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Purpose of Struggle

A Chassidic Perspective


In the beginning there was only Hashem, who is perfect, so all that existed was oneness and perfection.


Hashem wanted there to be a possibility of achievement, growth and accomplishment, so he created the possibility for good and evil followed by the actual creation of good and evil. In this model, there is no actual opposition to Godliness; the oposition itself is a mirage created by God to make our test seem real. The evil itself also wants us to pass our test, it is merely doing its job of challenging us.


The challenge allows expansion from the limitations that were naturally placed upon us. Our purpose and the purpose of all of creation is to make this corporeal world into a spiritual sphere, housing godliness. In essence, we are charged with a seemingly impossible mission, to connect the spiritual and physical. This struggle is where we have our accomplishment. Yes, many tests are failed , but there will always be opportunities to pass tests.


In the spiritual model, each of us was given two spiritual inclinations, one influencing us to make positive decisions, and the other influencing us to make a negative decisions. One should never despair, thinking that he is insincere if he sometimes chooses one way, and sometimes the other way; he is merely a real person precisely the way God made him. If one feels despair over his spiritual state, he must know this is the evil inclination trying to prevent future goodness. On the contrary, the greater the feeling of opposition, the greater one can rejoice, knowing that the evil side is afraid of his winning. It is a imilar to a sports match, where when one side plays stronger, so does the other side. So instead of despairing over past failures, be enthusiastic about future successes.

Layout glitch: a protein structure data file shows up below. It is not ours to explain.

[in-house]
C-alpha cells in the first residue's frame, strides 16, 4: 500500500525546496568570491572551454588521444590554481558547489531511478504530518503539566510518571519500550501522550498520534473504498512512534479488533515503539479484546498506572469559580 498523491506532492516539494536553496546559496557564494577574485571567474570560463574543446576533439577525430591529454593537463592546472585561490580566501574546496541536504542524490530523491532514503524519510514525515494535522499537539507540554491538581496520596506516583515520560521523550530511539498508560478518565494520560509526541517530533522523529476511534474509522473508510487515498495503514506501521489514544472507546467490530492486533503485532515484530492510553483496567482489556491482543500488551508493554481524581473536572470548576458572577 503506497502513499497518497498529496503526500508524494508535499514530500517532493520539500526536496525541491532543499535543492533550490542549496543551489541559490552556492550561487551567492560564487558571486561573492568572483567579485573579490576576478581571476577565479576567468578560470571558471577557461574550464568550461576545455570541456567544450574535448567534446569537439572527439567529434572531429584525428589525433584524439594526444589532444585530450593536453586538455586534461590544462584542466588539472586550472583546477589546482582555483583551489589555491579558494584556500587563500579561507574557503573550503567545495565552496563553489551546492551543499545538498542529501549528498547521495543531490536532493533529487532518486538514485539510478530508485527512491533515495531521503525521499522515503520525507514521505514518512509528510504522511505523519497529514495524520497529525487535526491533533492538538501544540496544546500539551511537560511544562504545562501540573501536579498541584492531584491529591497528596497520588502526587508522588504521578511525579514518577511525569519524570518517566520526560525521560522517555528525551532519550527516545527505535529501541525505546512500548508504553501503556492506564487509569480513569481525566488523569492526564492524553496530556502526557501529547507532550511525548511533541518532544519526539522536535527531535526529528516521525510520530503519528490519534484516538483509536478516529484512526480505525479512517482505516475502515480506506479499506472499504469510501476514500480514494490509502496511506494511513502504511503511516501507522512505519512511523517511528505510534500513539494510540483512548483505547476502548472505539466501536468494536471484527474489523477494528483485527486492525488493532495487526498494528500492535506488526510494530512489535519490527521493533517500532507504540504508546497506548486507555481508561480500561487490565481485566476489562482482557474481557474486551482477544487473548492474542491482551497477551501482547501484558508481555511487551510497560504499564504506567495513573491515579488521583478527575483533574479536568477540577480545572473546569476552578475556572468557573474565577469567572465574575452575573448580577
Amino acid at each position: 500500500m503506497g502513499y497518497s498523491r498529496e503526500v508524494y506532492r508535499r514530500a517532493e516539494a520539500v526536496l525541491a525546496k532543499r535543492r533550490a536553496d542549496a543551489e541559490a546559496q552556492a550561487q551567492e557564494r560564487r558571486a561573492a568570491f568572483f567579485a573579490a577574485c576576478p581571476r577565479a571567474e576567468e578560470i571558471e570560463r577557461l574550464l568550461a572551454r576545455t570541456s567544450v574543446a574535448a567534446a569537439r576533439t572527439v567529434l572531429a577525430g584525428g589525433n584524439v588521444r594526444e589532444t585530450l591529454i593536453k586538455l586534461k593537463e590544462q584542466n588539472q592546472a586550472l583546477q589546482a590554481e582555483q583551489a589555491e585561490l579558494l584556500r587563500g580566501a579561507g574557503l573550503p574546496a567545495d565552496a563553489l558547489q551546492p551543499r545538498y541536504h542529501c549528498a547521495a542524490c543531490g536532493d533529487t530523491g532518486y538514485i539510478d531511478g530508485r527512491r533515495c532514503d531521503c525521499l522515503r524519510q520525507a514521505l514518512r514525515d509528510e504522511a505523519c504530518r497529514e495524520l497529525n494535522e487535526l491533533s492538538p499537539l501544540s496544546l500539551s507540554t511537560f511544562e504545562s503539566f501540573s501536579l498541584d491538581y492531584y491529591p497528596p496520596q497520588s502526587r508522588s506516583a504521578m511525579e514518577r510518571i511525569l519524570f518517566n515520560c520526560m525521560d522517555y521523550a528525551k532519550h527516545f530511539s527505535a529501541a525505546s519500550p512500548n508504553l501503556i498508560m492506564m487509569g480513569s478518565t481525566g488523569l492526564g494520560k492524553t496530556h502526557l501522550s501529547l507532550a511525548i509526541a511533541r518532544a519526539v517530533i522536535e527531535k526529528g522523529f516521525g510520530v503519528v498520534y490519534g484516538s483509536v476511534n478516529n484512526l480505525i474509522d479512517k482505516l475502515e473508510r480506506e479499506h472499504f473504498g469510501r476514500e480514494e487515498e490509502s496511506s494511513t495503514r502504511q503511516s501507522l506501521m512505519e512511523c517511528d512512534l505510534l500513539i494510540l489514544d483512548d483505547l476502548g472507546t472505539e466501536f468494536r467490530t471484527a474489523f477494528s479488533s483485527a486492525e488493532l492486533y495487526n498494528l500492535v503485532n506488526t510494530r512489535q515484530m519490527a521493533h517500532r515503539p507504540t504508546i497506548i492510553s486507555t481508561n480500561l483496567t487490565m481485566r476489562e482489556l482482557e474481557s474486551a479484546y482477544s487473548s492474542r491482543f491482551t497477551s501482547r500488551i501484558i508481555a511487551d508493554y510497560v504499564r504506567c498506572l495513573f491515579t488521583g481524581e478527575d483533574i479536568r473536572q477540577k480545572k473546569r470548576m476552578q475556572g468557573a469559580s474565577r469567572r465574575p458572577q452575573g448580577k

(The purpose in internalizing the past is to guide future decisions. Ex. I am prone to acting out when I am hungry, tired, lonely etc.)


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Tanya explains the inner conflict with the following parable: There are two types of flavors that people enjoy, spicy and sweet. Spiritually, spicy represents hard work of the struggling person (Rasha and Beinoni), versus sweet represents pleasure work from the nun-struggling (Tzadik). In the explanation, Hashem enjoys both spicy and sweet service, but wants much more of the spicy type, and we do not get to choose which side to be on. We do have the option of asking Hashem to help us in our struggle every day, and a few times a year we ask him to entirely remove the struggle from us, but this is considered an uncommon gift. Hence, the struggling person can take pride in serving Hashem the spicy flavor, and the harsher the struggle the more intense Hashem's pleasure becomes (and the greater good reward becomes).


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The Rambam encourages a person to view the entire world as being perfectly balanced of good and evil. Rather than ruminating the past, focus on doing the right thing in the moment to tip the whole world toward good.


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The ultimate Is to accomplish the growth and return to serenity. In that ultimate time the world will revert to being only godly, but will be there in an accomplished fashion.. There will be no more good and evil, there will be no more. or struggles. There will only be the benefit for the effort we put in to prevail on our struggles.

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